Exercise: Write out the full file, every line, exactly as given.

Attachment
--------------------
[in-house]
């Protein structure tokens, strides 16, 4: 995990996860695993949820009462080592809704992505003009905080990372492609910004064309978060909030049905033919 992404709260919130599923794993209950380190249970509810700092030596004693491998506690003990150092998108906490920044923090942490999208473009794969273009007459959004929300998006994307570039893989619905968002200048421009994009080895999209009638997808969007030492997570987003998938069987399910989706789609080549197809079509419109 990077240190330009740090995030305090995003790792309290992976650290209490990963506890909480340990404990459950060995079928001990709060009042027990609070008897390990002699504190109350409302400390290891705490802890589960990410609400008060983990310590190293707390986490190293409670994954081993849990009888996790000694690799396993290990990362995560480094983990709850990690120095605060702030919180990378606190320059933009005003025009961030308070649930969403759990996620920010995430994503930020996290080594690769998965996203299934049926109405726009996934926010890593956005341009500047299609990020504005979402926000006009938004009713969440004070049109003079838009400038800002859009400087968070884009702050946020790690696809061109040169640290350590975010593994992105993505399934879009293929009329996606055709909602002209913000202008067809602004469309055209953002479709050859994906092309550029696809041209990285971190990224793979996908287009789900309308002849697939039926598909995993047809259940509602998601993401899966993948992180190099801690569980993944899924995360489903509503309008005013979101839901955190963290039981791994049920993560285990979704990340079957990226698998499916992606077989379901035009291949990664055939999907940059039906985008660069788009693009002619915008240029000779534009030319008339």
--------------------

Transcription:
[in-house]
């Protein structure tokens, strides 16, 4: 995990996860695993949820009462080592809704992505003009905080990372492609910004064309978060909030049905033919 992404709260919130599923794993209950380190249970509810700092030596004693491998506690003990150092998108906490920044923090942490999208473009794969273009007459959004929300998006994307570039893989619905968002200048421009994009080895999209009638997808969007030492997570987003998938069987399910989706789609080549197809079509419109 990077240190330009740090995030305090995003790792309290992976650290209490990963506890909480340990404990459950060995079928001990709060009042027990609070008897390990002699504190109350409302400390290891705490802890589960990410609400008060983990310590190293707390986490190293409670994954081993849990009888996790000694690799396993290990990362995560480094983990709850990690120095605060702030919180990378606190320059933009005003025009961030308070649930969403759990996620920010995430994503930020996290080594690769998965996203299934049926109405726009996934926010890593956005341009500047299609990020504005979402926000006009938004009713969440004070049109003079838009400038800002859009400087968070884009702050946020790690696809061109040169640290350590975010593994992105993505399934879009293929009329996606055709909602002209913000202008067809602004469309055209953002479709050859994906092309550029696809041209990285971190990224793979996908287009789900309308002849697939039926598909995993047809259940509602998601993401899966993948992180190099801690569980993944899924995360489903509503309008005013979101839901955190963290039981791994049920993560285990979704990340079957990226698998499916992606077989379901035009291949990664055939999907940059039906985008660069788009693009002619915008240029000779534009030319008339």